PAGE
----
• Oregon SB 442 directs the Oregon Health Authority to adopt a schedule requiring submission of a document that declines immunizations. It would require all families with children currently in school to meet the requirements for claiming an exemption, not just newly-entering families.
  • South Dakota HB 1059 requires immunization records to be disclosed to health care providers and other authorized agencies and schools unless the patient or guardian signs a refusal. The bill requires the providers to inform patients or patient guardians that they have the right to refuse disclosure.
  • Texas S. 547 would require each school district to provide an annual report on the immunization status of students for the district as a whole and for each school campus in the district. It would also require the Department of State Health Services to make this report available to the public in electronic form.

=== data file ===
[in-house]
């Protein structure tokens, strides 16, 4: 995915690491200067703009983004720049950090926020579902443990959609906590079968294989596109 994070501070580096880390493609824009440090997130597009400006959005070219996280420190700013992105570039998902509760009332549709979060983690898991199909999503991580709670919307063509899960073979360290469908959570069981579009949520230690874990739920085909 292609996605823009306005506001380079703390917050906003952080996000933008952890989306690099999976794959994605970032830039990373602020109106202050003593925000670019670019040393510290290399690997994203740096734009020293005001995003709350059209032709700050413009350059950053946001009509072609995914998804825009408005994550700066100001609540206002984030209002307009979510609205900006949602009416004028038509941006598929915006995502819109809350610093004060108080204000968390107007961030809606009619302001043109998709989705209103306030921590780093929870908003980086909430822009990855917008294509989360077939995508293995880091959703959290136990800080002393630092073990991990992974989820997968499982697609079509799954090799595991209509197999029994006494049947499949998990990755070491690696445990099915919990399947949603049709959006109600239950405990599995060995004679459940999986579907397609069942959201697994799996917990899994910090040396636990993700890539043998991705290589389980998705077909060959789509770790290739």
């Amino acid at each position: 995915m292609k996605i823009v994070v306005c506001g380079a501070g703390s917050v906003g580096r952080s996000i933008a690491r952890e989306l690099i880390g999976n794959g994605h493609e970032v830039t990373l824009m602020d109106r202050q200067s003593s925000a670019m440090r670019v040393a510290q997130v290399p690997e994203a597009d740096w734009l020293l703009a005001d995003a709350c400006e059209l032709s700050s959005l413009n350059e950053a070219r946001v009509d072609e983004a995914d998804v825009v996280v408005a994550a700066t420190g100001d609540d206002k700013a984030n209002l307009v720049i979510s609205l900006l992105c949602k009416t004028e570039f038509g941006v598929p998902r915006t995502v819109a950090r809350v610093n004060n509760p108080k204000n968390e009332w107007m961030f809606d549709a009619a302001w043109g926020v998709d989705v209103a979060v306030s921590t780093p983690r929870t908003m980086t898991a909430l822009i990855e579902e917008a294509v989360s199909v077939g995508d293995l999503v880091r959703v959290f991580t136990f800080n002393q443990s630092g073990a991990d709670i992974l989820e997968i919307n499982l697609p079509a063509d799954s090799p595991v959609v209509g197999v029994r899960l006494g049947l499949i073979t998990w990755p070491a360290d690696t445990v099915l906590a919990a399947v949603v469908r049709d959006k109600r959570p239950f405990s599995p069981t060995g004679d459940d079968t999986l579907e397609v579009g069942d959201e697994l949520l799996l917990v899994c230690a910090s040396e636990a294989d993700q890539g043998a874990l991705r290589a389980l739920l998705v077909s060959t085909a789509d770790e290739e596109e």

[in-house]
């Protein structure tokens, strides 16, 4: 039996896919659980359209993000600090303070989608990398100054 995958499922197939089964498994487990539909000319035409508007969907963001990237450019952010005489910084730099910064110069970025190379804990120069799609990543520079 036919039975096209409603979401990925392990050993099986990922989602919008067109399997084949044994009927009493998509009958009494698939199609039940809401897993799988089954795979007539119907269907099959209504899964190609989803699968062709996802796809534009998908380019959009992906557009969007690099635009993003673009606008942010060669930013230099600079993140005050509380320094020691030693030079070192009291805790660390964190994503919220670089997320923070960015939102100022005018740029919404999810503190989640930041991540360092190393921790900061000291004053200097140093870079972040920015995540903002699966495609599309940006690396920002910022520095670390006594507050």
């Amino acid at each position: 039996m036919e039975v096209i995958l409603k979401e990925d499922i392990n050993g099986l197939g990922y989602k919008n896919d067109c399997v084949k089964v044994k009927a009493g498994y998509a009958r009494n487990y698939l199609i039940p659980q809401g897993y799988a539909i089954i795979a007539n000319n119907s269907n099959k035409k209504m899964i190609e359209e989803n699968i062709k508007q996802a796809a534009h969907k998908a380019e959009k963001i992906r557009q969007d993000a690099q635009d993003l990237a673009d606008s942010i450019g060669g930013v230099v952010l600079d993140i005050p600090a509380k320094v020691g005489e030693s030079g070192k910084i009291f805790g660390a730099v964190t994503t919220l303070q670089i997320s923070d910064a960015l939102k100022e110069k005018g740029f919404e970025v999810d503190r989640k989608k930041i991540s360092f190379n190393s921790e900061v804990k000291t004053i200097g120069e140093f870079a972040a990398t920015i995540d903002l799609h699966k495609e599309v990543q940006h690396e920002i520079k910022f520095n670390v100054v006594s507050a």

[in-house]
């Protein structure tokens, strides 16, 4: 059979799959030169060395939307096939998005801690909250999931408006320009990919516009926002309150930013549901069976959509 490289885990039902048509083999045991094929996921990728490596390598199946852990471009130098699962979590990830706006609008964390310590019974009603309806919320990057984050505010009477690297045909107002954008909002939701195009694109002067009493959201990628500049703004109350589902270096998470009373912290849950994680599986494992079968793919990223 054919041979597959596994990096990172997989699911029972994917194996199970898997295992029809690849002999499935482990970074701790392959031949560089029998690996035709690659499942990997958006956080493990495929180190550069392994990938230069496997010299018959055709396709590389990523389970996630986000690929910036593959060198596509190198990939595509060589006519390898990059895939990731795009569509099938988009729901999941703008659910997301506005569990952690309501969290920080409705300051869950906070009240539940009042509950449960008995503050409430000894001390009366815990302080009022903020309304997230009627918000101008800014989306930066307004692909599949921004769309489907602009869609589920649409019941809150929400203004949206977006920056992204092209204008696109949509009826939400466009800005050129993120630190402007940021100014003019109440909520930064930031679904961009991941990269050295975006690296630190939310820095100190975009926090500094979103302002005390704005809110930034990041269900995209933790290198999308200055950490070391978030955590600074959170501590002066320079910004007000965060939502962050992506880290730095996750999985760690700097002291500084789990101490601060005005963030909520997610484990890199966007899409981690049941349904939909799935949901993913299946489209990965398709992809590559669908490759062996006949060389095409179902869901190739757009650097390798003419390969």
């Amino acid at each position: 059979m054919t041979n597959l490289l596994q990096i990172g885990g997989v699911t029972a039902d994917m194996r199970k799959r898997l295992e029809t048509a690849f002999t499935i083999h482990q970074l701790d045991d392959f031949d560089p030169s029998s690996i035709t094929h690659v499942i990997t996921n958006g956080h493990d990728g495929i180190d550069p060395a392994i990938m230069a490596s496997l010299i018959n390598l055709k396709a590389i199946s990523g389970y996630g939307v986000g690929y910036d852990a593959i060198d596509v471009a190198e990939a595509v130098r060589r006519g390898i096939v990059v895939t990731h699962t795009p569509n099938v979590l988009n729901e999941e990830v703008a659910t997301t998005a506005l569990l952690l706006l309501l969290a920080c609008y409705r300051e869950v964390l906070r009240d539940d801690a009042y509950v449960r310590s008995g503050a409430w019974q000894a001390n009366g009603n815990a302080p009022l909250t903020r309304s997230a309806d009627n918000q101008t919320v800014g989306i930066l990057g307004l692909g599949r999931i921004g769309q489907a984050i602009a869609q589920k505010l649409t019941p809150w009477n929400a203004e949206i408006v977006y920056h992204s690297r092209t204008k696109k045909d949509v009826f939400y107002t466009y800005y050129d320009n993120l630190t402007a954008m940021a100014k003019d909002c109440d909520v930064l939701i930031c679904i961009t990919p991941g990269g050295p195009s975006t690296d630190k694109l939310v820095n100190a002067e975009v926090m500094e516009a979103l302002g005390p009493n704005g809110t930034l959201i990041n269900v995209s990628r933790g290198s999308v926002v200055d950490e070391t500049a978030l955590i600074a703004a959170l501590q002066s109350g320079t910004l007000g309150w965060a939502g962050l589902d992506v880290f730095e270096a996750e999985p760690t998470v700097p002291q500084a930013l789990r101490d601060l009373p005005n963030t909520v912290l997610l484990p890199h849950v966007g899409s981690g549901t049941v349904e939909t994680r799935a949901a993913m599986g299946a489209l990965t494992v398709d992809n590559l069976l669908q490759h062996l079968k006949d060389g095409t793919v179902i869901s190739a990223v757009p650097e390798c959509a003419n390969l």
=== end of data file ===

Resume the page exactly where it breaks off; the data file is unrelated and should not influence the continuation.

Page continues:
• Vermont S. 87 would remove the philosophical exemption to immunizations.
  • Vermont H 98 would amend 18 V.S.A. 1129 to add school administrators to the list of authorized parties to whom immunization records can be released. The bill authorizes the health department to exchange confidential registry information with the immunization registries of other states in order to obtain comprehensive immunization records for Vermont residents.
  • Vermont H 212 removes the religious and philosophical exemptions to vaccinations.
  • Washington HB 2009 would remove the state’s current philosophical/personal belief exemption to immunization requirements.
  • West Virginia SB 286 would require the public health commissioner to notify new parents of immunization requirements for admission into public, private or parochial school or a state-regulated child care center. The bill would require that a request for exemption would need to be accompanied by a certification from a licensed physician stating that the child’s physical condition “is such that immunization is contraindicated or there exists a specific precaution to a particular vaccine.”